Manage and understand your Corporate CLAs with EasyCLA

Managing and understanding your company’s Contributor License Agreement (CLA) environment can be complex for a company administrator. Different projects have different CLAs and potentially different individuals who will manage these CLAs. But…

· What projects that you’re contributing to are under a CLA?

· Who from your company can manage and sign these agreements?

· Who are the covered employees we have allowed access to contribute through these agreements

These are all valuable questions to understand when it comes to managing your company’s open source contributions, and scrolling through various documents and email threads can become cumbersome. EasyCLA allows Organizations to better answer, manage, and understand these questions.

Using the LFX EasyCLA Corporate Console simplifies the CLA process.

Let’s take a look.

Step 1: Becoming a CLA Manager

A Corporate Contributor License Agreement (CCLA) defines terms and conditions under which employees contribute code on behalf of the company.

Before a CCLA is signed, there is no official CLA Manager. The person who will become the initial CLA Manager is responsible for coordinating the CCLA signing process. This may involve them signing the CCLA themselves if their company authorizes them to do so or designating someone else as the CLA Signatory if they are not authorized. After the CCLA is signed, they become the initial CLA Manager under that CCLA and can assign other CLA Managers.

A CLA Manager is the person who manages the list of authorized contributors, and other aspects of their company’s CCLA; typically this is per project.

To access EasyCLA’s Corporate Console to manage CLAs you must be identified as a CLA Manager & have a Linux Foundation (LF) account. If you do not have an LF SSO account, you can follow how to create an account here: Create an Account - Linux Foundation Documentation.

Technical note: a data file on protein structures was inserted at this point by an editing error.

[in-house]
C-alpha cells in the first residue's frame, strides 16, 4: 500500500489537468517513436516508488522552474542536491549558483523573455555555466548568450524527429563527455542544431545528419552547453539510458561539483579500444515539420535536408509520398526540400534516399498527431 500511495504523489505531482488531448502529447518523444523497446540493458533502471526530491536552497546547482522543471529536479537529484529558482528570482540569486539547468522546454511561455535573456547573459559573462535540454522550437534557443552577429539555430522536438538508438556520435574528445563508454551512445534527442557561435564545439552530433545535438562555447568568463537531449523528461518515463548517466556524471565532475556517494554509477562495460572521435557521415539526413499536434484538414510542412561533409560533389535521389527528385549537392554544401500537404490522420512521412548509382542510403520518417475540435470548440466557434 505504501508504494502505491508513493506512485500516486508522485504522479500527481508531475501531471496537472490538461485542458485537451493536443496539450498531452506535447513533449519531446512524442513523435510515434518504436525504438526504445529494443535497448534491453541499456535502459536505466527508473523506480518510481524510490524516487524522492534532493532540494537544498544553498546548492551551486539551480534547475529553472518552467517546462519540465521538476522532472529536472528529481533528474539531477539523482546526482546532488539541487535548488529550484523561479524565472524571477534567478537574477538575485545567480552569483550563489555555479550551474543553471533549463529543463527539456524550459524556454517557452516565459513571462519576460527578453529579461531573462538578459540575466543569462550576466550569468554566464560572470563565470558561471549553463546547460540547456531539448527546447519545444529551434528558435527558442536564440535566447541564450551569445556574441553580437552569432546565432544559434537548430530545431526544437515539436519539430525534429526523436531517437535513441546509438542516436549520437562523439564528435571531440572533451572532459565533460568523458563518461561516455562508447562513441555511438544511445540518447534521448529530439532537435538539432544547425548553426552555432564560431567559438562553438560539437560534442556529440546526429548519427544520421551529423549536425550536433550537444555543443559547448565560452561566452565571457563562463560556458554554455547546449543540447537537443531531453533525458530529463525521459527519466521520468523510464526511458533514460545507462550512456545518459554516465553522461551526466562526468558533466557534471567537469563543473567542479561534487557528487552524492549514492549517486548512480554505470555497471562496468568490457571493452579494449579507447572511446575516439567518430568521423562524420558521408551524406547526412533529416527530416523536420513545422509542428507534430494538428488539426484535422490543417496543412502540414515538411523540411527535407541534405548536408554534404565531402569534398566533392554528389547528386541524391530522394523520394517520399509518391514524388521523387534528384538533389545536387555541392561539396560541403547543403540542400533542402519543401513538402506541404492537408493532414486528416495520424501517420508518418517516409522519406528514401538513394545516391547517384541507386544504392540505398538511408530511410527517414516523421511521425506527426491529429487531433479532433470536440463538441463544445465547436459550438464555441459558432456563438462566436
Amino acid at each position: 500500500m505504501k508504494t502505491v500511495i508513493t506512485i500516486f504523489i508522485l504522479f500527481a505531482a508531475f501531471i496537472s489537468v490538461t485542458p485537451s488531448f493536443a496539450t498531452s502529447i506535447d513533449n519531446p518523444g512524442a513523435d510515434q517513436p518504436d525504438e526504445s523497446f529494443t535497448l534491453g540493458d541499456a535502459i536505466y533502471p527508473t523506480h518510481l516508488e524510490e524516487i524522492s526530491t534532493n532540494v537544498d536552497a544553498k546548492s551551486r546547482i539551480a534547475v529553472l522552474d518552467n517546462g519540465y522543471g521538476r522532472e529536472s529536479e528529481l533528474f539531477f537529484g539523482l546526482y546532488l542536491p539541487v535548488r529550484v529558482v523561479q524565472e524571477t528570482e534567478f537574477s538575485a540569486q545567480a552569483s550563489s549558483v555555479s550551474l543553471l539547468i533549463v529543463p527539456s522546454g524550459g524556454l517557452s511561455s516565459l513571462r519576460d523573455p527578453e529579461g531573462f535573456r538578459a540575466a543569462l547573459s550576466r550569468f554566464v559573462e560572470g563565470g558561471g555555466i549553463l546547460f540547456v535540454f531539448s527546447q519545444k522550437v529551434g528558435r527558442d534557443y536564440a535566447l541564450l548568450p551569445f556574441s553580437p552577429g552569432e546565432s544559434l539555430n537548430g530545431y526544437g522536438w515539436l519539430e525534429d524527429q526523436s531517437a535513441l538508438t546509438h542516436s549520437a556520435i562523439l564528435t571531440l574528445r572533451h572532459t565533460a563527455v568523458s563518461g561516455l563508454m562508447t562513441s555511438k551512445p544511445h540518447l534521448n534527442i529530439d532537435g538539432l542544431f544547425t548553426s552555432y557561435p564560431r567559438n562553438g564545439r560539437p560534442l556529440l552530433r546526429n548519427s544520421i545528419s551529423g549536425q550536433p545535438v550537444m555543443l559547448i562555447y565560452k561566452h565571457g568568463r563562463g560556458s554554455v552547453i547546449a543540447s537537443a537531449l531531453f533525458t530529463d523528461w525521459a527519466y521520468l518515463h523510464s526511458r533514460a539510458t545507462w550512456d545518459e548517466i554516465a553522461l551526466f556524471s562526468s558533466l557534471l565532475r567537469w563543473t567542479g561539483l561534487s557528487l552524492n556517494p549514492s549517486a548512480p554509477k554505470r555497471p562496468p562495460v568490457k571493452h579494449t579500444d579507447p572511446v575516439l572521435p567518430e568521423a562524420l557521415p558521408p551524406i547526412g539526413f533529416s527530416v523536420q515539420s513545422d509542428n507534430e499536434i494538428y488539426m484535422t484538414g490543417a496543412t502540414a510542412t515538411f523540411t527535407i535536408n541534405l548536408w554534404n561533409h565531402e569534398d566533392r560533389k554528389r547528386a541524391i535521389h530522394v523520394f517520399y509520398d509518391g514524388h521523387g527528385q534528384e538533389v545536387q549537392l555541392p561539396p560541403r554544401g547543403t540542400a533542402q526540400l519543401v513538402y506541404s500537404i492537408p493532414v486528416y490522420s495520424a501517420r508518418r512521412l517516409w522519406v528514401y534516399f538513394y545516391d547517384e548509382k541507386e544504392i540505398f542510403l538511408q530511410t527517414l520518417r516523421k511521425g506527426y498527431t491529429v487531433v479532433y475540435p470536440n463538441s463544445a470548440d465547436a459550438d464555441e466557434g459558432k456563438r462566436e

During the setup process, the initial CLA Manager is assigned by the CLA Signatory during the DocuSign workflow process. This can be someone from your organization’s legal team or someone from the project leadership team. For smaller companies, the CLA Signatory may be the same person as the initial CLA Manager. Once an initial CLA Manager is assigned, additional CLA Managers can be added and removed.

To find out more, refer to our documentation here: Corporate CLA Managers - Linux Foundation Documentation.

A glossary of terms is also defined here: Glossary - Linux Foundation Documentation.

Step 2: Access EasyCLA Corporate Console

To access your EasyCLA Corporate Console, head to EasyCLA ( and under ‘Organizations’ click ‘Proceed’.

Enter your LF account credentials and click ‘Sign In’.

Once signed in, you gain the ability to understand what LF projects you’re contributing to under a CLA all in the main dashboard.

Step 3: View/Manage CLA Managers for projects

In the dashboard select or search for your desired project in the left-hand navigation search box. In this example, we’ll take a look at FINOS.

Looking at your Project CLA dashboard you are now able to understand:

  • What CLA your organization signed for the project
  • Who are the CLA Managers for that project
  • Who has been approved to contribute from your organization

From this dashboard CLA Managers are also able to:

It is important to note that a company that has a signed CCLA will always require at least one CLA Manager for that project, meaning you cannot remove the CLA manager if they are the only listed CLA Manager.

We’ve recently included several APIs configurable through Project Control Center where we:

  • Added support for an unlimited number of nested Projects
  • Allow Child/Grandchild Projects to Create CLA Groups when Parent Projects has an existing top-level CLA group - allowing Project Managers to mix and match different CLA Group agreements to different projects.

This all enables organization administrators to be able to better understand the scope of their CLA environments all in one location.